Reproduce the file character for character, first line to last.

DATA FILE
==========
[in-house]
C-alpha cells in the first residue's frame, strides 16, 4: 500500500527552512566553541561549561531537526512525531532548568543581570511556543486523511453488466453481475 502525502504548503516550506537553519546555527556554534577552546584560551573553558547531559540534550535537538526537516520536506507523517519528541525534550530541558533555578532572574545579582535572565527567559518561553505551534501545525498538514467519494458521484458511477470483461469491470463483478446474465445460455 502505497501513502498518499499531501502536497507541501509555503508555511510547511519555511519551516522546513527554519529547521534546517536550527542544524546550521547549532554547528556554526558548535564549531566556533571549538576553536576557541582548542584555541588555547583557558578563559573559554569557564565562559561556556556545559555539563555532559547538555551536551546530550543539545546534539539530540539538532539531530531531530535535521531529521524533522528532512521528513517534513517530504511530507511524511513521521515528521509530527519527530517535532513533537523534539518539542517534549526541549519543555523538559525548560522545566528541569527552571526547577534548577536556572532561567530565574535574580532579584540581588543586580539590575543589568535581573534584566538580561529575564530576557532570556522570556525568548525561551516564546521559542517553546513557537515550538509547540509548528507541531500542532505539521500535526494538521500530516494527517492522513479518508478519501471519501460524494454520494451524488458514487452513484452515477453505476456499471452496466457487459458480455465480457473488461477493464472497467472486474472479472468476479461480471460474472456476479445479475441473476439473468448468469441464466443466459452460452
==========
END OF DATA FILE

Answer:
[in-house]
C-alpha cells in the first residue's frame, strides 16, 4: 500500500527552512566553541561549561531537526512525531532548568543581570511556543486523511453488466453481475 502525502504548503516550506537553519546555527556554534577552546584560551573553558547531559540534550535537538526537516520536506507523517519528541525534550530541558533555578532572574545579582535572565527567559518561553505551534501545525498538514467519494458521484458511477470483461469491470463483478446474465445460455 502505497501513502498518499499531501502536497507541501509555503508555511510547511519555511519551516522546513527554519529547521534546517536550527542544524546550521547549532554547528556554526558548535564549531566556533571549538576553536576557541582548542584555541588555547583557558578563559573559554569557564565562559561556556556545559555539563555532559547538555551536551546530550543539545546534539539530540539538532539531530531531530535535521531529521524533522528532512521528513517534513517530504511530507511524511513521521515528521509530527519527530517535532513533537523534539518539542517534549526541549519543555523538559525548560522545566528541569527552571526547577534548577536556572532561567530565574535574580532579584540581588543586580539590575543589568535581573534584566538580561529575564530576557532570556522570556525568548525561551516564546521559542517553546513557537515550538509547540509548528507541531500542532505539521500535526494538521500530516494527517492522513479518508478519501471519501460524494454520494451524488458514487452513484452515477453505476456499471452496466457487459458480455465480457473488461477493464472497467472486474472479472468476479461480471460474472456476479445479475441473476439473468448468469441464466443466459452460452